Activities per year
The self-assembly of molecules on surfaces into 2D structures is important for the bottom-up fabrication of functional nanomaterials, and the self-assembled structure depends on the interplay between molecule-molecule interactions and molecule-surface interactions. Halogenated benzene derivatives on platinum have been shown to have two distinct adsorption states: a physisorbed state and a chemisorbed state, and the interplay between the two can be expected to have a profound effect on the self-assembly and phase behaviour of these systems. We developed a lattice model that explicitly includes both adsorption states, with representative interactions parameterised using density functional theory calculations. This model was used in Monte Carlo simulations to inves- tigate pattern formation of hexahalogenated benzenes on the platinum surface. Molecules that prefer the physisorbed state were found to self-assemble with ease, depending on the interactions between physisorbed molecules. On the other hand, molecules that preferentially chemisorb, tend to get arrested in disordered phases. However, changing the interactions between chemisorbed and physisorbed molecules affects the phase behaviour. We propose functionalising molecules in order to tune their adsorption states, as an innovative way to control monolayer structure, leading to a promising avenue for directed assembly of novel 2D structures.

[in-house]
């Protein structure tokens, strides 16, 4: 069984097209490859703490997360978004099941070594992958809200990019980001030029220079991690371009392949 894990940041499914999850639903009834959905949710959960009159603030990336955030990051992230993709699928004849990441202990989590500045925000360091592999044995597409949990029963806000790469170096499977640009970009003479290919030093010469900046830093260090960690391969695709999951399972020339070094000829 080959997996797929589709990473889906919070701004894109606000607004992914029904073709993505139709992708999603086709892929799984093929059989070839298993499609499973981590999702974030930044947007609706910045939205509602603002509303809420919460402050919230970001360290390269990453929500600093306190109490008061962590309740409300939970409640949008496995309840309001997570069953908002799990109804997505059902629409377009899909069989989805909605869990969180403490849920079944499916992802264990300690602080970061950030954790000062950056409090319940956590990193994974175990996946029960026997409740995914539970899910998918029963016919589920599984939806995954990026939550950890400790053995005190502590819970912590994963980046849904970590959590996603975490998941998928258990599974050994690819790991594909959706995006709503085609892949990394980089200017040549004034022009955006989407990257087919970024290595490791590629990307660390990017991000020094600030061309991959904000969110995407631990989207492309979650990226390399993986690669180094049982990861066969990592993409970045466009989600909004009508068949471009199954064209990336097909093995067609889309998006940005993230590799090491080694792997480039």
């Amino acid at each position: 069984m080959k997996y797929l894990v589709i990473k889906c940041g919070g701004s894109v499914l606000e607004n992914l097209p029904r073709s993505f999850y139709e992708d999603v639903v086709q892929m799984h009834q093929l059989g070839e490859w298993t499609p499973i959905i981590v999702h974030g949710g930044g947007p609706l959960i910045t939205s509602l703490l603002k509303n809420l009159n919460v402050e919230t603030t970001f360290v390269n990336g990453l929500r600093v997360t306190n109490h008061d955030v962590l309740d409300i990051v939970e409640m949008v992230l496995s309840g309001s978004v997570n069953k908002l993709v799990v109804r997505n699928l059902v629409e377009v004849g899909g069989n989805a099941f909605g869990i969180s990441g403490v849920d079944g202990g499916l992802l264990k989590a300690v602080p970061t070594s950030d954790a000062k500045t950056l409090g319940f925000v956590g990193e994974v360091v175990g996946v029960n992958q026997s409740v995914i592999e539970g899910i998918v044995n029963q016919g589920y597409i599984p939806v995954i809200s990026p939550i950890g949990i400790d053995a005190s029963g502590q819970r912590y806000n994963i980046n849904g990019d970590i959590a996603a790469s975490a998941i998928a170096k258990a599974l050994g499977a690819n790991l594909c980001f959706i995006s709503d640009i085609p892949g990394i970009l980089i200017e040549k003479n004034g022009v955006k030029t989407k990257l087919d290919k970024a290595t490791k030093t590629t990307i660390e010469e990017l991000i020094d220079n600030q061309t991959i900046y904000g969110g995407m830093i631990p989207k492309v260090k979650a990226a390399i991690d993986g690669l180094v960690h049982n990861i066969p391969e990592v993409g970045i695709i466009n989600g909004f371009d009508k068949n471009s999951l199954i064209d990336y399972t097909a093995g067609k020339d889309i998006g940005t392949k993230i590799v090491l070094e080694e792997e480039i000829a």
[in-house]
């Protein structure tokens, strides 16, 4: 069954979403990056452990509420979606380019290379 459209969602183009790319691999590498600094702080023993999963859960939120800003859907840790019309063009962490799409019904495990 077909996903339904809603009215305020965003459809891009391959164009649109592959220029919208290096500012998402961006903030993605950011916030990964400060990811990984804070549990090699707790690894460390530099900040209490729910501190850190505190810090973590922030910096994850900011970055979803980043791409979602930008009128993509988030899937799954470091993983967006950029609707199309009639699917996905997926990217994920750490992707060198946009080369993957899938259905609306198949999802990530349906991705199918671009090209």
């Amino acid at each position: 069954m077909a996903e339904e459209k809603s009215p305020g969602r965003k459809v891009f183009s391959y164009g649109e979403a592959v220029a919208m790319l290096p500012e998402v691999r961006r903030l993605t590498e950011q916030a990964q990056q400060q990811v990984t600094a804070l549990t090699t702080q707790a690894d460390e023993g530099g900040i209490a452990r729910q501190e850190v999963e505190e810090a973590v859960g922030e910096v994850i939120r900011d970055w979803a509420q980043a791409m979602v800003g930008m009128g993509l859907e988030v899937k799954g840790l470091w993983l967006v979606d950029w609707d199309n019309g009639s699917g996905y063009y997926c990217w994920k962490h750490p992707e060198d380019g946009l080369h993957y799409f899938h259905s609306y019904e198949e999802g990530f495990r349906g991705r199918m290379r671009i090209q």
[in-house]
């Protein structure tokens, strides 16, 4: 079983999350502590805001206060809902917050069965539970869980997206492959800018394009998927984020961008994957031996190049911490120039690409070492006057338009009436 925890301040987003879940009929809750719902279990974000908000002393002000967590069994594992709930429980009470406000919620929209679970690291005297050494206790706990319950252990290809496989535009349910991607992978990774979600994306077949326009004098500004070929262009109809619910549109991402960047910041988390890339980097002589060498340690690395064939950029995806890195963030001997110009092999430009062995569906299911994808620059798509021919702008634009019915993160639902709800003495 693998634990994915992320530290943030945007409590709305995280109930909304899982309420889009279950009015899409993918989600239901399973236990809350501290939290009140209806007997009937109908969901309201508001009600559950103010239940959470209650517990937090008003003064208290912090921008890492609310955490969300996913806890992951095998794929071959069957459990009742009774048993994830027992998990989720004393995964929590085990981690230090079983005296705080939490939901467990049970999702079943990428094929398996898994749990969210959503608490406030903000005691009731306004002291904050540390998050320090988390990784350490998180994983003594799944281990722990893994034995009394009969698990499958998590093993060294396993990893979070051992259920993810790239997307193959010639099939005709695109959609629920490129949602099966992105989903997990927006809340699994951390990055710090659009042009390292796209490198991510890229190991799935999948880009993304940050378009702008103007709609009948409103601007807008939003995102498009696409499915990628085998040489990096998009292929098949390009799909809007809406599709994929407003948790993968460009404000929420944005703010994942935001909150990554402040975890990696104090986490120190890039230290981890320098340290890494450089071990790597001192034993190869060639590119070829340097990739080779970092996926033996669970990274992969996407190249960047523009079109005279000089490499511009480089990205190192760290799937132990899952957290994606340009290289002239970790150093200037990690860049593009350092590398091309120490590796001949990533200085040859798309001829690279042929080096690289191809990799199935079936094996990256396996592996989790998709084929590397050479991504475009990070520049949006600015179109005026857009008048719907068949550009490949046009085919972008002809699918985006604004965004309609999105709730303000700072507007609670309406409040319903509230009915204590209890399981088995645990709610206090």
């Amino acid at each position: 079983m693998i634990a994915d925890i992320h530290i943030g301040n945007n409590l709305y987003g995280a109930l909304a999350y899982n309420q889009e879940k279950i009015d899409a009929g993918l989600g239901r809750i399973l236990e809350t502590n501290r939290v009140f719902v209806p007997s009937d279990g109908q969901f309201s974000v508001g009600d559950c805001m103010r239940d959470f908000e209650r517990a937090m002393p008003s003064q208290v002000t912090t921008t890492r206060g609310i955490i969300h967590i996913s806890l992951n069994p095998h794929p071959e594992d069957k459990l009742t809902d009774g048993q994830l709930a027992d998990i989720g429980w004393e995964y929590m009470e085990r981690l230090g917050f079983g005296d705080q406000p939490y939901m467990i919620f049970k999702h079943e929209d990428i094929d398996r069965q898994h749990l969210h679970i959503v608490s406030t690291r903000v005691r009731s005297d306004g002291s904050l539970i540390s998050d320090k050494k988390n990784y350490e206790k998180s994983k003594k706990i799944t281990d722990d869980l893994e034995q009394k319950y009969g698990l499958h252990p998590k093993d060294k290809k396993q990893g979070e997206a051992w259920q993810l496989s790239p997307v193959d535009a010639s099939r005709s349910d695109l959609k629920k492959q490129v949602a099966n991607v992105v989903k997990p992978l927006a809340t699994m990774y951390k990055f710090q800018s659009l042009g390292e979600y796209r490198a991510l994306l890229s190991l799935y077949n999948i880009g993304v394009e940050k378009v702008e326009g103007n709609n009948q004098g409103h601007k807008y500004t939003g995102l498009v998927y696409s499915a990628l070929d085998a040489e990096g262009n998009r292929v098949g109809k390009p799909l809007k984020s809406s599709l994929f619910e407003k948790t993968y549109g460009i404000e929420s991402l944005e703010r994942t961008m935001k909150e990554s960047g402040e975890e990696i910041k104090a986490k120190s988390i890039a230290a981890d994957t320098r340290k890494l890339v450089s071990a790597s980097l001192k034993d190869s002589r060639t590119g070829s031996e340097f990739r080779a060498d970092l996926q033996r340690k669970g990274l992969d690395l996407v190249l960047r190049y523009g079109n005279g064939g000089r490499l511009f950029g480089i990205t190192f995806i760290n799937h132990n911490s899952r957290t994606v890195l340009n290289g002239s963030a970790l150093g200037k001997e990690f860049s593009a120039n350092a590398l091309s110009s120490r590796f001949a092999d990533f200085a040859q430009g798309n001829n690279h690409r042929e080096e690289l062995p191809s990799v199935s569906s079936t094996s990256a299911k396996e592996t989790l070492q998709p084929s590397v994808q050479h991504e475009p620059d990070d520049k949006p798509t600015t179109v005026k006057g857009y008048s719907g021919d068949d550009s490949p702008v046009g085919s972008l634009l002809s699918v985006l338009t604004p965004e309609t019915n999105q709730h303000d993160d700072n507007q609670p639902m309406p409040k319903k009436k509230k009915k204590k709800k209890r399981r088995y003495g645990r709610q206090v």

- self assembled structures
- molecule interactions
- Monte Carlo simulation
FingerprintDive into the research topics of 'Phase behaviour of self-assembled monolayers controlled by tuning physisorbed and chemisorbed states: a lattice-model view'. Together they form a unique fingerprint.
Karen Johnston (Invited speaker)3 Dec 2018 → 5 Dec 2018
Activity: Talk or presentation types › Invited talk